Investors in Sirius Minerals PLC (AIM: SXX, OTCQX: SRUXY) can stop holding their breath.
The window for all appeals against the company’s giant fertiliser mine has slammed shut.
It follows the closure of the judicial review period for the mine’s proposed harbour facility on Teesside.
“As a result of this, all key planning and development consent approvals for the company's North Yorkshire Polyhalite Project have therefore been received and all related judicial review periods have expired without any objections being tabled,” Sirius said in short stock exchange statement.
Now the focus will turn to actually building a mine that will, initially, churn out 10mln tonnes of this nutrient-rich polyhalite material to be transported 23 miles underground to the shipping site mentioned above.
The cost of the initial development is put at £833mln (US$1.09bn) to get the company producing its first exports by 2021.
There is the potential then to double capacity for a similar cost.
The project financing will come from the debt market, although investors may have to dig in their pockets one last time for the initial phase of the mine development.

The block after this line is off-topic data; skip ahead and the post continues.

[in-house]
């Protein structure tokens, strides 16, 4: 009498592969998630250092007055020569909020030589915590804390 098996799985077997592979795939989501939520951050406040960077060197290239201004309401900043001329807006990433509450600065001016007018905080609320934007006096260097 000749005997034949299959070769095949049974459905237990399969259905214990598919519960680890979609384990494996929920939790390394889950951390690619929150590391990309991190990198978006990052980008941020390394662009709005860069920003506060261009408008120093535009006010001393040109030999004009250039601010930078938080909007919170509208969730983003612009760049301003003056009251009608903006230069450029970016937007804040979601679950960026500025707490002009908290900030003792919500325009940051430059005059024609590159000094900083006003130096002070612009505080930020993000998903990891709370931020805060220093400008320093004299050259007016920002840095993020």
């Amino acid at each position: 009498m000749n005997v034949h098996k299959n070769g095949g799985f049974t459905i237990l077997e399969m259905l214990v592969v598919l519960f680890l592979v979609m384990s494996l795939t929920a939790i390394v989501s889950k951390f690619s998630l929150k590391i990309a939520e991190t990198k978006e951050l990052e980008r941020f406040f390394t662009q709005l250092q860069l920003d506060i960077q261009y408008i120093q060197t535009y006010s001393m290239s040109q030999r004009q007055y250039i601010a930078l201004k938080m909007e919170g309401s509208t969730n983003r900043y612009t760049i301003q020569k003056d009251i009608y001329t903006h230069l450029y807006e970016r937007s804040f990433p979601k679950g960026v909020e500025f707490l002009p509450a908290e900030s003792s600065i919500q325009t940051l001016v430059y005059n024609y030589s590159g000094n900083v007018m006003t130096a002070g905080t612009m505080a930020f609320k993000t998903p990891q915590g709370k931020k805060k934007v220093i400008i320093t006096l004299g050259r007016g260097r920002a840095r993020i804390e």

Getting the project to the ‘oven-ready’ stage it is today was just one facet of the work carried out by Fraser and the Sirius team.
Polyhalite – the fertiliser that will be mined - wasn’t particularly well understood by the market when the project was first being mooted.
Its detractors tried to say it was inferior to the products already out in the market.
In fact it contains a number of essential macro-nutrients (potassium, sulphur, calcium and magnesium) which makes it a well-rounded additive to promote crop growth.
That then translates to cost-savings and increased farm profits for those using it.
Having put the case for polyhalite, Sirius then had to get potential customers to sign up for shipments once the mine goes live.
An extensive marketing programme secured at least 3.6mln tonnes a year in what are known as take or pay agreements with an option of up to 7.9mln tonnes.
Yuen Low, mining analyst at Shore Capital, described the above deals as “proof-of-the-pudding validation” of the mining project’s potential once operational.
The recent definitive feasibility study said it has the potential to generate up to £2.3bn (US$3bn) in operating profits a year. The same report put the project’s net present value at £11.5bn.
The risk now is that Sirius fails to land the cash required to take its monster deposit into production.
“Given said project’s myriad strengths, we are more confident than ever that procuring the requisite funds should not prove overly problematic,” said Shore Capital’s Low recently.
In fact the company has begun to appoint the contractors that will build the mine.
Shares are up 144% in the last year, although in the past couple of weeks have succumbed to a bout of profit-taking.